I love your site and do respect your opinion. Although this one wasn’t for you, I think you guys rock and maybe a future installment would be more to your liking. Thanks again for reading.



  6. 6
    Jo says:

    So Xander is not 6 centuries old and Morgan isn’t a virgin…..ok, I don’t know about any one else but I’m confused*scratches head*

  7. 7
    Wendy Beck says:

    I read this book recently and really enjoyed it. I’m confused about this review for a number of reasons. Yes, Xander is not that old & Morgan is not a virgin. Not sure where those ideas came from.
    This review pushed a button for me. Why do people read a book out of order and then expect to get it? As a reader, I do not want the preceding books in the series rehashed for me. It’s tedious. Morgan was established in book one. We know her wardrobe, for example. Yes, she wears these kind of clothes/shoes and she can afford to be frivolous with them. In fact, it’s kind of her way of paying back the establishment, so to speak. Her motivations are detailed out in book one. So… if someone packs a bag for her in book 2, it will have these clothes. They’d hardly go out and buy her a new wardrobe when one is sitting around already.
    I admit the ‘going into heat’ instantly reminded me of The Black Dagger Brotherhood where same thing happens. Didn’t really bother me. And I admit, her entering a foreign country & being so comfortable when she’s only been in the world once was odd.
    Just wanted to share my 2 cents b/c I find it bothers me to read a review based on reading a book out of order. Sad to think readers may lose out on a great series b/c of a review that won’t even make sense to most to those who read the series.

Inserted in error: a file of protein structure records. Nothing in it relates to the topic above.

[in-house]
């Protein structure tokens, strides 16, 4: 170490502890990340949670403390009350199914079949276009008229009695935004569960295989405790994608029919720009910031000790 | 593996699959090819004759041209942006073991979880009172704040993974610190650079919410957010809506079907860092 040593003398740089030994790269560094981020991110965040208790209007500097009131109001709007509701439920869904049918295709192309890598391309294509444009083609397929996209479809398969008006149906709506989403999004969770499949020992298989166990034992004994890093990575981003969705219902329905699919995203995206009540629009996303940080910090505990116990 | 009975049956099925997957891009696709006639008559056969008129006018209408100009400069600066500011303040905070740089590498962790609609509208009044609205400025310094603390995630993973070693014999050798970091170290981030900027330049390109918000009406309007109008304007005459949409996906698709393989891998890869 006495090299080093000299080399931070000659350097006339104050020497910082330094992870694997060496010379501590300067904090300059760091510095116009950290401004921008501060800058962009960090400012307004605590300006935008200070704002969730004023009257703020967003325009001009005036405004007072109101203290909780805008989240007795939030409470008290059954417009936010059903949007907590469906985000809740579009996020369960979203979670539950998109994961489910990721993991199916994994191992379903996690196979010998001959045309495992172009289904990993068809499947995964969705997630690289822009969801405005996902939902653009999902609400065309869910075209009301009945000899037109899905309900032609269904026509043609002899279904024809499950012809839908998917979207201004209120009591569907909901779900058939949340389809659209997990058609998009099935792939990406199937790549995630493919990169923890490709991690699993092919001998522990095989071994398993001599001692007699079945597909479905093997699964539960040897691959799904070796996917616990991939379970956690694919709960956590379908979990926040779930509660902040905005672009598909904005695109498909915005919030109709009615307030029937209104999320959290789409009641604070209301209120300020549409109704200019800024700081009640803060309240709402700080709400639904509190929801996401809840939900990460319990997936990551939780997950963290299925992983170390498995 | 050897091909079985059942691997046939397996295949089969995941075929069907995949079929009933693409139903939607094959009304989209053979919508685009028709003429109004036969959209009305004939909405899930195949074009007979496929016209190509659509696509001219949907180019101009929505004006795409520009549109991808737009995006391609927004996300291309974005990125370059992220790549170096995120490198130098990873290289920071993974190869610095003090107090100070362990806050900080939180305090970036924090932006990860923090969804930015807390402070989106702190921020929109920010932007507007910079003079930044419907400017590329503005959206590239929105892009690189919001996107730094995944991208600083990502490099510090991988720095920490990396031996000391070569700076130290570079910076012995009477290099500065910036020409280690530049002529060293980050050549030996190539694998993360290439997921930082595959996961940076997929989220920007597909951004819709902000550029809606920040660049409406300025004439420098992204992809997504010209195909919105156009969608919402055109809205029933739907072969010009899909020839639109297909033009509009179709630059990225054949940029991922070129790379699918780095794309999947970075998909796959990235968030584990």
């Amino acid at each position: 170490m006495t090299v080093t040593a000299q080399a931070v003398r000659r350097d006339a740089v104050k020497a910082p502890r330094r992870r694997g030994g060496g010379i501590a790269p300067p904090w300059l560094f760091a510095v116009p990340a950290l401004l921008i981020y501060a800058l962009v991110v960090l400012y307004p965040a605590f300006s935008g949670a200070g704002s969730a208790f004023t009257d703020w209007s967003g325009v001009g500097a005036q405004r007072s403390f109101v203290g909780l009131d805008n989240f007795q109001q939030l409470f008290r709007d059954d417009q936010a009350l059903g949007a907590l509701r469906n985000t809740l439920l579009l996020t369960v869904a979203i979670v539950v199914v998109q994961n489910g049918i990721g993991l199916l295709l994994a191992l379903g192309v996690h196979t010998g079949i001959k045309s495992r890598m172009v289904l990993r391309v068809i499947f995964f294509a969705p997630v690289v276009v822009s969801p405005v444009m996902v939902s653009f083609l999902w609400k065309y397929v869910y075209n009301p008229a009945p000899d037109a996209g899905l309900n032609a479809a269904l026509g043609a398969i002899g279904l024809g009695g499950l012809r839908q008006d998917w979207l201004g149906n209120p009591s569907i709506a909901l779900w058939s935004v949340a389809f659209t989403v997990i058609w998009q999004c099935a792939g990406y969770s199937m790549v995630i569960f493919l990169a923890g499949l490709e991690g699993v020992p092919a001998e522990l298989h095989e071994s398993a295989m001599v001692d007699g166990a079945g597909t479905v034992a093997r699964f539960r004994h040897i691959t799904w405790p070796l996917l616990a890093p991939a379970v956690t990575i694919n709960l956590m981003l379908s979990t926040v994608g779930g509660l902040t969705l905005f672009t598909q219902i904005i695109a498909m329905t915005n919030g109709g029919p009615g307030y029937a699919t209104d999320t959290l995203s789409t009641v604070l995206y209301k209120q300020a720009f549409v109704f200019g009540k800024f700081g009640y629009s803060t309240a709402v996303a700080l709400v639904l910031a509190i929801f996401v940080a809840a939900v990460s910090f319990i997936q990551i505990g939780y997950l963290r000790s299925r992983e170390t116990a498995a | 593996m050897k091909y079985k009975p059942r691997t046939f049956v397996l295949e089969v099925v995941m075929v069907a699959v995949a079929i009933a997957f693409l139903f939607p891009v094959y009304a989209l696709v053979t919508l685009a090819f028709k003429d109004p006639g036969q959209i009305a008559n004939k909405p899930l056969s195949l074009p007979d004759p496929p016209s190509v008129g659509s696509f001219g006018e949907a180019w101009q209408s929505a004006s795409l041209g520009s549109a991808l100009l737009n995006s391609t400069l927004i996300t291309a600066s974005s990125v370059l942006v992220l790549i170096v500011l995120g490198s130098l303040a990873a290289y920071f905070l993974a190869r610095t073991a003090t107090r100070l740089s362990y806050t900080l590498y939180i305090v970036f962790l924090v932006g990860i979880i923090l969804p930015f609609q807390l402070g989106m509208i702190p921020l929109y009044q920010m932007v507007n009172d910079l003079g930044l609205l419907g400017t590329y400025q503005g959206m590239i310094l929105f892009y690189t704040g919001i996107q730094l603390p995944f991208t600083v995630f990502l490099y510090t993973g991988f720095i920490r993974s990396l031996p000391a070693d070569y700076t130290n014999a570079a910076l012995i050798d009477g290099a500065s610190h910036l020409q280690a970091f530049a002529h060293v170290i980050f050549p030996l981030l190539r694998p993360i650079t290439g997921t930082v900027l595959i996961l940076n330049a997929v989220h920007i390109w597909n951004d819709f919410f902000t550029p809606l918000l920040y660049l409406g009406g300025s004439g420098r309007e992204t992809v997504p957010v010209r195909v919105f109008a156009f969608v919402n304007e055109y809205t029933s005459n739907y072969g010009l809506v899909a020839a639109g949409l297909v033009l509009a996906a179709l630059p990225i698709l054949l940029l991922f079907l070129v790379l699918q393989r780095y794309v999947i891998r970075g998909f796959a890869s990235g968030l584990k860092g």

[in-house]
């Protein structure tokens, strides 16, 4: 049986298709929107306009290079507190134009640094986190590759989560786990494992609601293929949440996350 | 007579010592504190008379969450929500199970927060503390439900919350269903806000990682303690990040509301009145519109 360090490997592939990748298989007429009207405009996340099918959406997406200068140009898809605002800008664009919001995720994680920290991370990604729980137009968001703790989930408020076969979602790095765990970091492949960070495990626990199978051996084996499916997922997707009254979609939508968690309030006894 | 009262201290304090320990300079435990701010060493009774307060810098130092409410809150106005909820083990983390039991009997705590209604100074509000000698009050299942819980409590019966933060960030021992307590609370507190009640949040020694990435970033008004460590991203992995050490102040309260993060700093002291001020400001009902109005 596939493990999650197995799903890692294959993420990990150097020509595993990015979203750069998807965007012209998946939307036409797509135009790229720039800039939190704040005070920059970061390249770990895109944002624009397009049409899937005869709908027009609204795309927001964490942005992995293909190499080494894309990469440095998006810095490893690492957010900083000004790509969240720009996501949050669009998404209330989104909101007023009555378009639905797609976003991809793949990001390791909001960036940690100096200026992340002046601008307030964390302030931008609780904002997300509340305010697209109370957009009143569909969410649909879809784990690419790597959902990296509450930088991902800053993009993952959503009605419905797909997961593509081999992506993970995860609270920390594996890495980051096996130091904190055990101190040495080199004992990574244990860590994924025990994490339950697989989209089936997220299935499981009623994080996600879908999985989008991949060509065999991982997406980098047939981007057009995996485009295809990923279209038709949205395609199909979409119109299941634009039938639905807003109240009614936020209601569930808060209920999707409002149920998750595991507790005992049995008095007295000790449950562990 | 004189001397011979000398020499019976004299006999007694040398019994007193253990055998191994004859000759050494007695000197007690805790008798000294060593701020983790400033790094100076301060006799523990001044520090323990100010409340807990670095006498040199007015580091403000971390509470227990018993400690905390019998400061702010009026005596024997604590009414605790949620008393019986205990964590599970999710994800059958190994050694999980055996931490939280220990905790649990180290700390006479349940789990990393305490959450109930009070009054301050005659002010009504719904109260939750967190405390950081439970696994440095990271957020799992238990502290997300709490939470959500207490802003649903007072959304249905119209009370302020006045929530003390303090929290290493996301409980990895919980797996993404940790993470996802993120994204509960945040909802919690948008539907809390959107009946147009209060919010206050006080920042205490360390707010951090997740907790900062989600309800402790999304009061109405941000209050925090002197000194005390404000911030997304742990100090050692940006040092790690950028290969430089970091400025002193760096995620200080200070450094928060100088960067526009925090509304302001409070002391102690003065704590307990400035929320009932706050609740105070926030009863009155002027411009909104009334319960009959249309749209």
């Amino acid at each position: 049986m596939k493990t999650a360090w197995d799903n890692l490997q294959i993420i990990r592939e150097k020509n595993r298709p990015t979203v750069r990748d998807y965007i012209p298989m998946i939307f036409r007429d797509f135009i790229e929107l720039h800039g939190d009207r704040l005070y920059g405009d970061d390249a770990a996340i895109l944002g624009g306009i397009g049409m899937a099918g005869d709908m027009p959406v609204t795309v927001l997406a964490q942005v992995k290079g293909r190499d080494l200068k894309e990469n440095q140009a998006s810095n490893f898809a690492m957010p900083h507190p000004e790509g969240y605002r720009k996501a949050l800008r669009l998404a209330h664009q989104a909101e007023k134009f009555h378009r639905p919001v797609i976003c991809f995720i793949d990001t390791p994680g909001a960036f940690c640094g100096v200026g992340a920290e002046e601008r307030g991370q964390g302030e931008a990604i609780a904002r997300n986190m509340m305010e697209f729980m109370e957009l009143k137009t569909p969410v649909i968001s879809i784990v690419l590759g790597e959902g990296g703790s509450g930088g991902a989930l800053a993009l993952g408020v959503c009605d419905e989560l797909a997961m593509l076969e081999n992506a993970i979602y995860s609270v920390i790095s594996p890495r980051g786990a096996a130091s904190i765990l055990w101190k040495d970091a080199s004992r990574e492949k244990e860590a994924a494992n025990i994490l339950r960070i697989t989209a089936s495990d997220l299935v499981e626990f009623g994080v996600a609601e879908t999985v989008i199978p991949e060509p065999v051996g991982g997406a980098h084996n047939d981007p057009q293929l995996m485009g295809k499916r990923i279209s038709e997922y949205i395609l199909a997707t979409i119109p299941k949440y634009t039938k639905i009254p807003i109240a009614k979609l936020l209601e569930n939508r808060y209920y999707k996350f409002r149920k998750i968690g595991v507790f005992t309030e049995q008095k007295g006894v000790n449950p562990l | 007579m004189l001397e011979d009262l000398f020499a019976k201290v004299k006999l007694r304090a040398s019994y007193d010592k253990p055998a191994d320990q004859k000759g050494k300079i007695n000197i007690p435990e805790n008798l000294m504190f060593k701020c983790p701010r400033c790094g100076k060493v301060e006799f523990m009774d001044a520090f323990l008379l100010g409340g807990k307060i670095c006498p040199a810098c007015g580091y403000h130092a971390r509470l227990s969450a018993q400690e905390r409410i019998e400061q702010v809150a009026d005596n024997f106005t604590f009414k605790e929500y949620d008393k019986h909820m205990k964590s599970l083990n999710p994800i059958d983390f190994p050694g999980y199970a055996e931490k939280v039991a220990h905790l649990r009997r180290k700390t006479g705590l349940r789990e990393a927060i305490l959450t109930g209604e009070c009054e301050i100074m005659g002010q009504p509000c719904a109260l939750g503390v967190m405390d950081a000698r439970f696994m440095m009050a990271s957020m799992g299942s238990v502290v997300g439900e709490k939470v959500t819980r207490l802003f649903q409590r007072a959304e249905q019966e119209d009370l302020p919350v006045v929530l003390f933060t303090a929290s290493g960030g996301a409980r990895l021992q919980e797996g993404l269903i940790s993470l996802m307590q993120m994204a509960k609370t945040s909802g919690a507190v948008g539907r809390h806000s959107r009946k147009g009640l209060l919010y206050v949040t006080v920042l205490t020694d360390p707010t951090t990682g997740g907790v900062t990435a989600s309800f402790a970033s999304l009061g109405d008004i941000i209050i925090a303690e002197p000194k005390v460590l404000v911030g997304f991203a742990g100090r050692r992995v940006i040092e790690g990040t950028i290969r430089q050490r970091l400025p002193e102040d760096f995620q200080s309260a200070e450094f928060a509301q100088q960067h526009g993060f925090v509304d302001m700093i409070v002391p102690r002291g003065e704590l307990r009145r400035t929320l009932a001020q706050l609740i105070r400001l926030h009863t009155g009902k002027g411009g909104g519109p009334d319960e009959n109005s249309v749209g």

Love the Smart Bitches though! Thanks for doing what you do!

  8. 8
    MissB2U says:

    Perhaps I simply should have said that this book does not read well as a stand alone, since I know this to be true of other series.  Since I have only read the one book and this is my first ever review it didn’t occur to me to do so and I apologize for my lack of foresight.  I still think a reader who starts without reading the books in order will be confused.  As for the factual errors, I own those!  My opinion of this book has not changed; and as Ms. Geissinger said this one wasn’t for me.

  9. 9
    SB Sarah says:

    I don’t think it’s a requirement that anyone who picks up a book in the middle of a series HAS to read all the others. Readers encounter books in the middle of a series all the time. Usually the first thing they learn is, “Can I start with this one or will I have no idea what’s going on?” If book 3 is nominated for an award, or book 6, or whatever, and readers pay attention to that award (which I presume the RWA would like readers to do!) then folks are going to pick up that book – because it was nominated. If it’s not accessible to a reader who doesn’t have the backstory, that’s fine, but it will color that reader’s opinion of the book, and, in this case, the review as well. I don’t think it’s fair to say, “Only readers who have read books 1-? can review THIS one because it’s book number 12 in the series.”